ANSI - American National Standards Institute
 Print this article  Previous Next 

Good Regulatory Practices and Trilateral North American Cooperation Discussed at Standards Alliance Conference in Mexico


On December 10-11, 2014, the Standards Alliance, a public-private partnership between the American National Standards Institute (ANSI) and the U.S. Agency for International Development (USAID), co-hosted a conference in Mexico City in conjunction with Mexico’s Secretariat of Economy (SE) and Federal Regulatory Improvement Commission (COFEMER) and the Canadian Department of Foreign Affairs, Trade and Development (DFATD). Over 150 attendees representing all three countries participated in the two-day North American Conference on Good Regulatory Practices and Regulatory Cooperation.

Opening remarks on day one were provided by Rocio Ruiz Chavez, undersecretary for competitiveness and regulation of the Ministry of Economy; Sean Jones, mission director, USAID Mexico; and Francois Rivest, minister-counsellor, Embassy of Canada to Mexico. All three speakers stressed the importance of the North American economy and the benefit to all three countries of reduced non-tariff barriers to trade and enhanced efficiencies between regulators.

Following the introductory remarks, experts provided presentations and keynote speeches on a variety of topics related to good regulatory practices and regulatory cooperation, including:

  • Scientific- and evidence-based rulemaking
  • Regulatory impact assessment
  • Public consultation and advancements in e-rulemaking
  • Use of good regulatory practices in the elaboration of technical regulations and standards
  • Case studies/best examples of effective regulatory cooperation in other countries, regions, or fora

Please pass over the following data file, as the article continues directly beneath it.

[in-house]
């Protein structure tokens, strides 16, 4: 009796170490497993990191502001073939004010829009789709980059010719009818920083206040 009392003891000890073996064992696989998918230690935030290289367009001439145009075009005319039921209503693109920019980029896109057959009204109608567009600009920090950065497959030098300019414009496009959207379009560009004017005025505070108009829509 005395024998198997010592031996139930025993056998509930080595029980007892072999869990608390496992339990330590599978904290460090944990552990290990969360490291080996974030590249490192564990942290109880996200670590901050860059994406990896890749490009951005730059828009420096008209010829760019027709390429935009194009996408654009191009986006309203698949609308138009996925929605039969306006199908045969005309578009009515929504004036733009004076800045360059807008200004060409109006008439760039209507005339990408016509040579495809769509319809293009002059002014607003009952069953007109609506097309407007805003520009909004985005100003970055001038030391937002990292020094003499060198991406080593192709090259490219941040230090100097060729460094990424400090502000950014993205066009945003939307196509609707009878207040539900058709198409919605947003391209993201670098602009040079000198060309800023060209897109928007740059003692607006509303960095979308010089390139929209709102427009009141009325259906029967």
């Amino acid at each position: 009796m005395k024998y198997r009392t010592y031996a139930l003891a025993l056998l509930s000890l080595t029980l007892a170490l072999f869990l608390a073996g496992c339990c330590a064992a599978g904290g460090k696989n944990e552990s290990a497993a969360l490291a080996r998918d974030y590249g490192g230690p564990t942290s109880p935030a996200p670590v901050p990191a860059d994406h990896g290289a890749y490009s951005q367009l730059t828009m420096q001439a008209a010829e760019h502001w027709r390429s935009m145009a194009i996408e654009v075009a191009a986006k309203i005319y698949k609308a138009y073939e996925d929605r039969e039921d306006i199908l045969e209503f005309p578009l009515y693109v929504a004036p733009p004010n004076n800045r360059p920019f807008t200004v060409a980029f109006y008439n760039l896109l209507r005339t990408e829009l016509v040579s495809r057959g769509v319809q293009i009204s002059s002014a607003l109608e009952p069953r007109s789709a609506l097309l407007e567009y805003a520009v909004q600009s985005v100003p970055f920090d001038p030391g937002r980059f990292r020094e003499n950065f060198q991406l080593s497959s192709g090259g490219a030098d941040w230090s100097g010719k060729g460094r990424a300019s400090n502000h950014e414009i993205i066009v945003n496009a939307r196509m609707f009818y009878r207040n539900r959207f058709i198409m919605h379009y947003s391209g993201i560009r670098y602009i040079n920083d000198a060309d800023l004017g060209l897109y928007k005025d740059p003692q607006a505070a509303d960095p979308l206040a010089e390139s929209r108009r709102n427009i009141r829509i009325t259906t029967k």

During keynote remarks on day two, Michael Fitzpatrick, senior counsel and head of regulatory advocacy at General Electric Co., spoke about the opportunities for regulatory cooperation and alignment in the energy sector among North American economies. He noted, “The time is right now for the United States and Mexico to look at existing regulatory cooperation efforts and ask, 'How can we do better or how can we do more?'"

Most sessions featured perspectives from each country, including presentations from high-level officials from Canada and Mexico. The U.S. government and private sector were well-represented, with speakers and moderators from agencies such as the U.S. Food and Drug Administration (FDA), the Office of the U.S. Trade Representative (USTR), the Office of Management and Budget (OMB), the National Institute of Standards and Technology (NIST), and the U.S. Department of Agriculture (USDA), and from ANSI members NSF International, the American Chemistry Council (ACC), and A2LA.

U.S. Ambassador to Mexico E. Anthony Wayne also provided keynote remarks, speaking about the role that regulatory cooperation plays in the growth of North American economies. “Our three governments consider regulatory cooperation as a priority and an area where we believe we can make meaningful progress,” said Ambassador Wayne. “In fact, Mexico and Canada are the only two countries with whom the United States has formal Regulatory Cooperation Councils – the U.S.-Mexico High Level Regulatory Cooperation Council (HLRCC) and the U.S.-Canada Regulatory Cooperation Council (RCC). And because of its importance to our trade relationship, regulatory cooperation has been identified as a priority in two additional important fora – both the U.S.-Mexico High Level Economic Dialogue and the trilateral North American Leaders’ Summit.”

Speaking at the end of the conference, Joseph Tretler, Jr., ANSI vice president for international policy, summed up the discussions by stating, “It is clear that the United States, Canada, and Mexico are global leaders in the area of good regulatory practices and have the opportunity to strengthen our trilateral cooperation in existing fora to the benefit of industry and citizens throughout North America.”

Workshop materials are available online, including the agenda, presentations, and photos.

Mexico is a key partner in the Standards Alliance, which focuses on implementation of the World Trade Organization (WTO) Technical Barriers to Trade (TBT) Agreement. In addition to this conference, future activities will be conducted according to the work plan available on the Standards Alliance website. For more information or questions, please contact

ANSI Membership